So far, I have paid attention to the way people’s reputation is constructed and maintained. Even when I have talked about ideas and theories, I have presented their reputation as connected to the authority of those who promulgate these ideas. Here I will look at how ideas in themselves acquire reputation and, in doing so, contribute to changing or keeping paradigms in mainstream theories. This analysis, although it will explore the “life” of an idea inside a theoretical framework, how it blooms and how it loses its spell, will use also a different temporal scale: I won’t explore the encrustation of its prestige through time, but the shorter temporal dynamics of its rise and fall, the vagaries of its success and failure in the minds of its supporters.

This will link some of my concerns on reputation to more classical debates in philosophy and sociology of science on paradigm changes in sciences and theory constructivism. I think that the dimension of prestige, how it affects the fortune of an idea, is most lacking in these classical analyses (Kuhn, Fayerabend, Fleck, Hacking).

What is the prestige of an idea? Where does it display itself? It is not in the manners of Mme. de Cambremer , or in the personal charisma of Robert Opennheimer. It is neither through moral qualities of disinterestedness and trustworthiness that an idea can earn its prestige, because ideas don’t have neither manners, nor moral qualities. But ideas have style.

The notion of style of ideas or thought styles has been scatteredly approached in philosophy and in sociology of knowledge.
Oswald Spengler talks about the “Western style of thought”, but the German word Stil is not always translated into English with the word “Style”.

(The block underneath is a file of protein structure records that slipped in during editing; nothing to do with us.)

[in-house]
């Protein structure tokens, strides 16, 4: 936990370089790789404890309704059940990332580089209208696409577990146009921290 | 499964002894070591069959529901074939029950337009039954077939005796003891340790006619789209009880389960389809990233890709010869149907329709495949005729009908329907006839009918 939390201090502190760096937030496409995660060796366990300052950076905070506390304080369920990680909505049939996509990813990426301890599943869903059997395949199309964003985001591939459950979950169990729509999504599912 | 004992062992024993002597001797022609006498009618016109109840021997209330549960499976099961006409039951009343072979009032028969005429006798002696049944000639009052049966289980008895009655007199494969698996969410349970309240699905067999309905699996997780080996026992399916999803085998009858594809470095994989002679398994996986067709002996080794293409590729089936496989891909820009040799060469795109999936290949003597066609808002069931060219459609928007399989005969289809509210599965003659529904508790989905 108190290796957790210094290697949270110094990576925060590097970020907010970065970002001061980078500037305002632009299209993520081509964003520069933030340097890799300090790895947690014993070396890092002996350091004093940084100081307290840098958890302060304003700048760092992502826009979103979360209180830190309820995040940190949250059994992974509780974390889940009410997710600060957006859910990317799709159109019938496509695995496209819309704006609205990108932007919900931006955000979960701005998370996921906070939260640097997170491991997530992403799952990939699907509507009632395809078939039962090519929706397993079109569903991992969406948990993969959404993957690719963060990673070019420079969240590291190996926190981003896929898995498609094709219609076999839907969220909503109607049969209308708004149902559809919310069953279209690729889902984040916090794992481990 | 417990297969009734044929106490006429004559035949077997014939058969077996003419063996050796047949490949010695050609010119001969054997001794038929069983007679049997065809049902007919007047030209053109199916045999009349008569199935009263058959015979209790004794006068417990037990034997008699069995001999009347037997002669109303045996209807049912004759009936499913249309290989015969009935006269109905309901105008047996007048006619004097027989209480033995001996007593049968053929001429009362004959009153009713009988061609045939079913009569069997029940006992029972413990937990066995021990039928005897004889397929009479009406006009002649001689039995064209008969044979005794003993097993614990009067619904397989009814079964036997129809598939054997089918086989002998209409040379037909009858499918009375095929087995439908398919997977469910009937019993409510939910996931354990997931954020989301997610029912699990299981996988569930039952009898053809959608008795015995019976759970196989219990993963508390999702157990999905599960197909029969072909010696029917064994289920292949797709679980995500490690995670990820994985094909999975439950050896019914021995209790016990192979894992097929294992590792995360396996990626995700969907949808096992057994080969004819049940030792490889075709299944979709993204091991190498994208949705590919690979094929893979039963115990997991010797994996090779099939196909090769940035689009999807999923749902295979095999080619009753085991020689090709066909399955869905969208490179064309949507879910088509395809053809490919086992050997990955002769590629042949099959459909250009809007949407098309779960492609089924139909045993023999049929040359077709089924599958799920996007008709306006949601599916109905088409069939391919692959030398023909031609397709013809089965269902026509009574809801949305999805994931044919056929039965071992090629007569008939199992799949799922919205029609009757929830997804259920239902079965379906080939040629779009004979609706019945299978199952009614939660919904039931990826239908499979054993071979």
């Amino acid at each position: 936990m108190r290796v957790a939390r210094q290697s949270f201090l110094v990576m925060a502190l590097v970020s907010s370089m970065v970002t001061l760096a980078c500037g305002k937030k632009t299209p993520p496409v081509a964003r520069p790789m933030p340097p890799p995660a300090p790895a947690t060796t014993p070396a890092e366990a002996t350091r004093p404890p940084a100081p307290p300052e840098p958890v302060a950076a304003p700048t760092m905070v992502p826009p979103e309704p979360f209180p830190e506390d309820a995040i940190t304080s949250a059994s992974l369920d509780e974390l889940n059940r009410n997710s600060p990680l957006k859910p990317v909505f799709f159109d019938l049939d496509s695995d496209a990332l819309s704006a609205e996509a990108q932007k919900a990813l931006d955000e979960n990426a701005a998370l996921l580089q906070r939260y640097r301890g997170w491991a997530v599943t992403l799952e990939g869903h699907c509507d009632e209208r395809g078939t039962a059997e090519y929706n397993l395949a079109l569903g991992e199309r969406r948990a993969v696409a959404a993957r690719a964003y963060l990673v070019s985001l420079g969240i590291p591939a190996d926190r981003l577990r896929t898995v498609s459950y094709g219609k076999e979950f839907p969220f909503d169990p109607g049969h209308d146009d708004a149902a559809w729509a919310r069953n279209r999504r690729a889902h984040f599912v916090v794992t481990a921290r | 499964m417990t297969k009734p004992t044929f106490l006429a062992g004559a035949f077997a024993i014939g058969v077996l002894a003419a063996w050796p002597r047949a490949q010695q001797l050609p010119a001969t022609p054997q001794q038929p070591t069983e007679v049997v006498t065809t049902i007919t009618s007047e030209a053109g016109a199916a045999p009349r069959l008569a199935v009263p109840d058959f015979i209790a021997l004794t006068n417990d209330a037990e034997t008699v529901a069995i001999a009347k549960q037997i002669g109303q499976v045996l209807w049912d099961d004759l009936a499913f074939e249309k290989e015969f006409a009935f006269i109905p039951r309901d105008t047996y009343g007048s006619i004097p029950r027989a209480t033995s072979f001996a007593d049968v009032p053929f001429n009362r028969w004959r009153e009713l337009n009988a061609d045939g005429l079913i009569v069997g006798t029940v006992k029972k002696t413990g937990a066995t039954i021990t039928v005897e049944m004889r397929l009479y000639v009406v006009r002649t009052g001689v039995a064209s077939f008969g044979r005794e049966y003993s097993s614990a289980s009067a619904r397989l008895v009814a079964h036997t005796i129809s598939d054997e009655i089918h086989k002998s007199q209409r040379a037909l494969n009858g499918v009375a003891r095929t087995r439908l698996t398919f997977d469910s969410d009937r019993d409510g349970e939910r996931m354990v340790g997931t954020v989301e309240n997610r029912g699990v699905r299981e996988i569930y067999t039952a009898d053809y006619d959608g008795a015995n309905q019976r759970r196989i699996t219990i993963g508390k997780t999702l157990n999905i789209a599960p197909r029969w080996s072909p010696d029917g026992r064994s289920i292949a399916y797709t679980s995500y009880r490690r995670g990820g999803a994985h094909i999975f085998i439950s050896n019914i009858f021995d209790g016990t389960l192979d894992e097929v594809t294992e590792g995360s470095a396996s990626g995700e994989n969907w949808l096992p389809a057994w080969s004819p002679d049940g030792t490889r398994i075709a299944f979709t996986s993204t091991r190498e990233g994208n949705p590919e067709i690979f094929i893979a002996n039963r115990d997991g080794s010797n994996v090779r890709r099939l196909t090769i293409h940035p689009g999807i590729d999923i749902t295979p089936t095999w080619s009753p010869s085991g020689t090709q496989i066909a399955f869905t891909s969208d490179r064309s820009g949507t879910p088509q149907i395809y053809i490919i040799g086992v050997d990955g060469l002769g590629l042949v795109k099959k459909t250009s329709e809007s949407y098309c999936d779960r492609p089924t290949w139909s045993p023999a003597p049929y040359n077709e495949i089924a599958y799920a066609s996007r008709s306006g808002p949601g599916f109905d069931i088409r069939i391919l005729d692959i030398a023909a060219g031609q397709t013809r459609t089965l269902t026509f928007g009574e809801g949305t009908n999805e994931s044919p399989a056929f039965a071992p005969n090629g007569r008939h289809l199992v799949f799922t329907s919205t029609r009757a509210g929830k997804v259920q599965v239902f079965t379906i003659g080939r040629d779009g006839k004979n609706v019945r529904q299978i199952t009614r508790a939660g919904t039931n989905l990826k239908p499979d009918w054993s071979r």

Husserl speaks of Galilean style of reasoning as “making abstract models of the universe to which at least the physicists give a higher degree of reality the they accord to the ordinary world of sensation” (Weinberg, 1976).

In his essay on Language, Truth and Reason, Ian hacking defines the notion of style of reasoning as “what brings in the possibility of truth and falsehood” (Historical Ontology, p. 167). In the end of the article, Hacking makes five statements about style:
1.     There are different styles of reasoning. Many of these are discernible in our own history. They emerge at definite points and have distinct trajectories of maturation. Some die out, others are still going strong.
2.     Propositions of the sort that necessarily require reasoning to be substantiated, have a positivity, being true or false, only in consequence of the styles of reasoning in which they occur
3.     Hence, many categories of possibility, of what may be true or false, are contingent upon historical events, namely, the development of a certain style of reasoning
4.     It may then be inferred that there are other categories of possibility that have emerged in our tradition
5.     We cannot reason as to whether alternative systems are better or worse than ours, because the propositions to which we reason get their sense only from the method of reasoning employed. The propositions gave no existence independent of the ways of reasoning towards them.